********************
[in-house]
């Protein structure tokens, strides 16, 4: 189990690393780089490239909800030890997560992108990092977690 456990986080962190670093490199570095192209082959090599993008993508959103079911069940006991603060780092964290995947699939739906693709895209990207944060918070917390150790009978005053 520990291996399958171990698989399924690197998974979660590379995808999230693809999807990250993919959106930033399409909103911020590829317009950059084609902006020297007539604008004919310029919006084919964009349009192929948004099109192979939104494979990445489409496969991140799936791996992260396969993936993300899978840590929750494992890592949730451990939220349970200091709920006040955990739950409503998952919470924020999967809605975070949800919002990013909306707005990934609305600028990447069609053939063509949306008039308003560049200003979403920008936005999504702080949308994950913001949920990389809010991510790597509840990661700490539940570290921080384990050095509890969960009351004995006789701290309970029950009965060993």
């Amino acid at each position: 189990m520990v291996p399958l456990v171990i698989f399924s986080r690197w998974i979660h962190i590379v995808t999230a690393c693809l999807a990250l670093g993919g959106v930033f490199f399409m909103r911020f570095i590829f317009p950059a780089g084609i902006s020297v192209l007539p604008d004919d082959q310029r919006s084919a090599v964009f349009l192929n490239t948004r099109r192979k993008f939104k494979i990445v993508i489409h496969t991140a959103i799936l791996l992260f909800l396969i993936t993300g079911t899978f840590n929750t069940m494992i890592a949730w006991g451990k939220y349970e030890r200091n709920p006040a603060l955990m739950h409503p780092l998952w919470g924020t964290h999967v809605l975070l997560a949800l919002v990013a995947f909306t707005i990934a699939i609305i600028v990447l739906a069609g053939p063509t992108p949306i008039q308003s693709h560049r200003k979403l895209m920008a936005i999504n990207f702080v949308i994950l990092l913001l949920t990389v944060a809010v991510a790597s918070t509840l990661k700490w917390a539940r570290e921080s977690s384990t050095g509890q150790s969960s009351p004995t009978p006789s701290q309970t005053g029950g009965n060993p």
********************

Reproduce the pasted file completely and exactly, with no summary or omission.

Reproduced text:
[in-house]
């Protein structure tokens, strides 16, 4: 189990690393780089490239909800030890997560992108990092977690 456990986080962190670093490199570095192209082959090599993008993508959103079911069940006991603060780092964290995947699939739906693709895209990207944060918070917390150790009978005053 520990291996399958171990698989399924690197998974979660590379995808999230693809999807990250993919959106930033399409909103911020590829317009950059084609902006020297007539604008004919310029919006084919964009349009192929948004099109192979939104494979990445489409496969991140799936791996992260396969993936993300899978840590929750494992890592949730451990939220349970200091709920006040955990739950409503998952919470924020999967809605975070949800919002990013909306707005990934609305600028990447069609053939063509949306008039308003560049200003979403920008936005999504702080949308994950913001949920990389809010991510790597509840990661700490539940570290921080384990050095509890969960009351004995006789701290309970029950009965060993």
């Amino acid at each position: 189990m520990v291996p399958l456990v171990i698989f399924s986080r690197w998974i979660h962190i590379v995808t999230a690393c693809l999807a990250l670093g993919g959106v930033f490199f399409m909103r911020f570095i590829f317009p950059a780089g084609i902006s020297v192209l007539p604008d004919d082959q310029r919006s084919a090599v964009f349009l192929n490239t948004r099109r192979k993008f939104k494979i990445v993508i489409h496969t991140a959103i799936l791996l992260f909800l396969i993936t993300g079911t899978f840590n929750t069940m494992i890592a949730w006991g451990k939220y349970e030890r200091n709920p006040a603060l955990m739950h409503p780092l998952w919470g924020t964290h999967v809605l975070l997560a949800l919002v990013a995947f909306t707005i990934a699939i609305i600028v990447l739906a069609g053939p063509t992108p949306i008039q308003s693709h560049r200003k979403l895209m920008a936005i999504n990207f702080v949308i994950l990092l913001l949920t990389v944060a809010v991510a790597s918070t509840l990661k700490w917390a539940r570290e921080s977690s384990t050095g509890q150790s969960s009351p004995t009978p006789s701290q309970t005053g029950g009965n060993p």